Market Wrap: Hong Kong stocks rise for 10th day on capital boost
Hong Kong stocks rose for a 10th straight day, hitting a new 14-month high, backed by surging capital inflows and by strong gains in the gaming sector and some nuclear stocks.
Profit-taking was seen in some small cap stocks, including some solar firms, but blue chips remained in demand, particularly after state-owned energy giant CNOOC reported better-than-estimated third-quarter earnings.
“CNOOC’s result lifted market sentiment today and investors are expecting that earnings in the pipeline won’t be disappointing,” said Matthew Kwok, vice president for global investment strategy, Haitong International Securities Group.
The benchmark Hang Seng Index added 46.45 points, or 0.21 per cent, to close at 21,810.23 on Thursday, its highest level since August 4, 2011. Turnover was HK$61.25 billion, down from Friday’s HK$68.7 billion.
The Hang Seng China Enterprises Index, which tracks the performance of Hong Kong-listed Chinese firms, lost 22.30 points, or 0.21 per cent, to finish at 10,616.43.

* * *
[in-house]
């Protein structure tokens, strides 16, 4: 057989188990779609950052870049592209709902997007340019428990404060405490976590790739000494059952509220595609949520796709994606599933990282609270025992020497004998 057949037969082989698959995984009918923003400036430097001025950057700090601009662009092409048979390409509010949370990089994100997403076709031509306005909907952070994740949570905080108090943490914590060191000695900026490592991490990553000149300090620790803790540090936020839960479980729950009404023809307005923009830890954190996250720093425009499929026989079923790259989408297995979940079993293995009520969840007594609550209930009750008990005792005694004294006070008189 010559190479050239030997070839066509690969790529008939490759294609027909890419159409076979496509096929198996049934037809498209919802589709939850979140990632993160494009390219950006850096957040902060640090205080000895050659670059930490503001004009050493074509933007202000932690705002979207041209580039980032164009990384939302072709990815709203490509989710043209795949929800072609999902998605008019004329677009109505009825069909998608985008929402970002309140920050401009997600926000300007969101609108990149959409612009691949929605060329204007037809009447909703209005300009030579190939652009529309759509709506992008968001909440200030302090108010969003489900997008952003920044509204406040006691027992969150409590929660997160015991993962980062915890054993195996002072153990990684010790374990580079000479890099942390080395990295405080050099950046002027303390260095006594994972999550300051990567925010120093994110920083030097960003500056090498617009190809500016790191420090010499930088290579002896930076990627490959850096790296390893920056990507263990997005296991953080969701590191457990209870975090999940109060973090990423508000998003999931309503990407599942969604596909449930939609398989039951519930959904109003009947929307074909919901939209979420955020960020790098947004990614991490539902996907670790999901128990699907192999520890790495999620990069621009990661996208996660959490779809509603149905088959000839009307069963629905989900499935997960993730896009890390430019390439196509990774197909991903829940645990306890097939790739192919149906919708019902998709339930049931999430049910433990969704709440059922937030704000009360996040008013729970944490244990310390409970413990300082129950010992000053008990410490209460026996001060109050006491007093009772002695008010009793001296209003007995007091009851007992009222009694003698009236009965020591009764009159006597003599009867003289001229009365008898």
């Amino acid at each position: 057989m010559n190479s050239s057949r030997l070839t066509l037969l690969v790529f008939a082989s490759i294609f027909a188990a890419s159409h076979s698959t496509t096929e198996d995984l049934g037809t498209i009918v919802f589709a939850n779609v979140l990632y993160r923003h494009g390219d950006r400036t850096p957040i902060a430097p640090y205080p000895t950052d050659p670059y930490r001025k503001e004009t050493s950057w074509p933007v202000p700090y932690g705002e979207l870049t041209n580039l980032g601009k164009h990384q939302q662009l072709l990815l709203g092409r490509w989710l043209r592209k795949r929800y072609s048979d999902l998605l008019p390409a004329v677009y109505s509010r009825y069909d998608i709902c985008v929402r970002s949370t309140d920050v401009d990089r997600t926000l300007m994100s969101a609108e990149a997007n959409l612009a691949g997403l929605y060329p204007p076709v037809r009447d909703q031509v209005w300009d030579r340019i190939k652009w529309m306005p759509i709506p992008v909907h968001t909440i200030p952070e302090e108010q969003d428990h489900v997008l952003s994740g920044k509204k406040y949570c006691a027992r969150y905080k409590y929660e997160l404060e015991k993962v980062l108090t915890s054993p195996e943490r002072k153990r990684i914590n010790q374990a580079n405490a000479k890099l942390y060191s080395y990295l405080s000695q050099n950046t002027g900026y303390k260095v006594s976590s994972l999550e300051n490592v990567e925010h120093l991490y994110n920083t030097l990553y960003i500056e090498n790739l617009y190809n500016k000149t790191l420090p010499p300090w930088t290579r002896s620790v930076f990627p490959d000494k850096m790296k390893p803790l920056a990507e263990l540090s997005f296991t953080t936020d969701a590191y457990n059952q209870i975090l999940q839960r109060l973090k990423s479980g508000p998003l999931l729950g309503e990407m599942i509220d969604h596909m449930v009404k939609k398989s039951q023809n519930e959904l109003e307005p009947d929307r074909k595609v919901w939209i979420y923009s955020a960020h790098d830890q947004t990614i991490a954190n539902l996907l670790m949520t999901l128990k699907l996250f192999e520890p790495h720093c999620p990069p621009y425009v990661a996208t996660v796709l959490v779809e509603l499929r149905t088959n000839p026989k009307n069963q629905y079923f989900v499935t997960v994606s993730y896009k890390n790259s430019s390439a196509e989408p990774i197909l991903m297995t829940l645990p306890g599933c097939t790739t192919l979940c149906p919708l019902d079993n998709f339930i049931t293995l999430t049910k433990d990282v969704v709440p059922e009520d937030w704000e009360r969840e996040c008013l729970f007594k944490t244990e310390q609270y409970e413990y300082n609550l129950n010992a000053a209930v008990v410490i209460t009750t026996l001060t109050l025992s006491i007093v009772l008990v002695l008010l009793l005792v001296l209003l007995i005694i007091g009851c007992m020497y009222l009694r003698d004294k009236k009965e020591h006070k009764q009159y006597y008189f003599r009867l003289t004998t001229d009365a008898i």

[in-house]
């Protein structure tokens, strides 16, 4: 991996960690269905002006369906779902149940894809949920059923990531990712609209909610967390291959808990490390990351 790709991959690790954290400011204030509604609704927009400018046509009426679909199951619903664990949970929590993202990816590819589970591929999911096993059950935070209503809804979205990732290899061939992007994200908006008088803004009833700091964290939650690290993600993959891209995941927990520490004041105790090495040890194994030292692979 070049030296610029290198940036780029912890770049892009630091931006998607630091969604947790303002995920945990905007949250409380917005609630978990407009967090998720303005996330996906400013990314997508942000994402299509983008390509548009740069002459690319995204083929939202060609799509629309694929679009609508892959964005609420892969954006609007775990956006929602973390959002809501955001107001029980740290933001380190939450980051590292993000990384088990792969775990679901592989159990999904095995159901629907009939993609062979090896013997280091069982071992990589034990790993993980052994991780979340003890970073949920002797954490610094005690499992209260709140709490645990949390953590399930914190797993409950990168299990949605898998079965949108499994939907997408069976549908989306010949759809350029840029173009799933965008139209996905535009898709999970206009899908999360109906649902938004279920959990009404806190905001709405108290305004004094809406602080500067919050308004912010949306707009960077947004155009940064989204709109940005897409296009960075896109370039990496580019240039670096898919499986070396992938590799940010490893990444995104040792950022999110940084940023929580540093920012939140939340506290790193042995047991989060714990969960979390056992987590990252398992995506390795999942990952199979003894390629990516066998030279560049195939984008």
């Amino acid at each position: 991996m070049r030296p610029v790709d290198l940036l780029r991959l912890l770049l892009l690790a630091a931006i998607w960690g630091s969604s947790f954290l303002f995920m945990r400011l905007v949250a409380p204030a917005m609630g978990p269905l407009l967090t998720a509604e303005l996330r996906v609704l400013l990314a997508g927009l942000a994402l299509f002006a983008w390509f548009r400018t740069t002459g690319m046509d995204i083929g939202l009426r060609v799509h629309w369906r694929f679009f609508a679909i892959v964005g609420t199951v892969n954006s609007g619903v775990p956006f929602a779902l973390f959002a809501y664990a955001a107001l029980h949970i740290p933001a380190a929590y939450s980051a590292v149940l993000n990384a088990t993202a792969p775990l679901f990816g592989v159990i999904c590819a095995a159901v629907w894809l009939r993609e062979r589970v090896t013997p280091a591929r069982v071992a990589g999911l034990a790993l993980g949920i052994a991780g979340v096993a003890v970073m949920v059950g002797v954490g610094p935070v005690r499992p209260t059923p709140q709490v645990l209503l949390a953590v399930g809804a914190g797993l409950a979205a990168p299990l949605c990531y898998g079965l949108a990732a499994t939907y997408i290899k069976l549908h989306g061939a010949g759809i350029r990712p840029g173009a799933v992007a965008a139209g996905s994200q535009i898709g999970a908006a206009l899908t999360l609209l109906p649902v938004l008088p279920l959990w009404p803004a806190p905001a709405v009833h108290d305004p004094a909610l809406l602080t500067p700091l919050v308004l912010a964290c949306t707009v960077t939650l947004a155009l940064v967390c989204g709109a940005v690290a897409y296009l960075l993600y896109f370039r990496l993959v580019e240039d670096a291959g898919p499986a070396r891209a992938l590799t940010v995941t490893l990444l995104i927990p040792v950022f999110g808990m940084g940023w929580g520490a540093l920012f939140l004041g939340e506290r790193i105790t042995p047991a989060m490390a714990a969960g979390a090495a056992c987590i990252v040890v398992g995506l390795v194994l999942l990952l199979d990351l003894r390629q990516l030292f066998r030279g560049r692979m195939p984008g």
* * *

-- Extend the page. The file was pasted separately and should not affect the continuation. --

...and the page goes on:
Chinese banks gained ahead of corporate earnings. Bank of China (3988.HK), which is due to report earnings after the market close on Thursday, added 0.96 per cent to finish at HK$3.15.
Casino players jumped after Galaxy Entertainment Group (0027.HK) posted a 46 per cent gain in third-quarter net profit. The stock gained 3.59 per cent to finish at HK$25.95. SJM Holdings (0880.HK) added 3.66 per cent to close at HK$17.56.
Angang Steel (0347.HK) lost 1.09 per cent to finish at HK$4.54, after it recorded a 1.19 billion yuan net third-quarter loss, compared with a 19 million yuan net profit a year earlier, although some analysts expect expect earnings to rebound in the fourth quarter.
The fourth quarter “should be a sequentially better quarter for Angang as it has better arrangements for its raw material sourcing,” Ephrem Ravi, Head of Metals & Mining, Asia Ex-Japan Equity Research for Barclays, said in a note to clients.
Harbin Electric (1133.HK) added 3.67 per cent to finish at HK$6.78. China will approve a small number of nuclear reactors to be build in coastal areas, but inland area will not be allowed to build nuclear projects before 2015, the government said on Wednesday.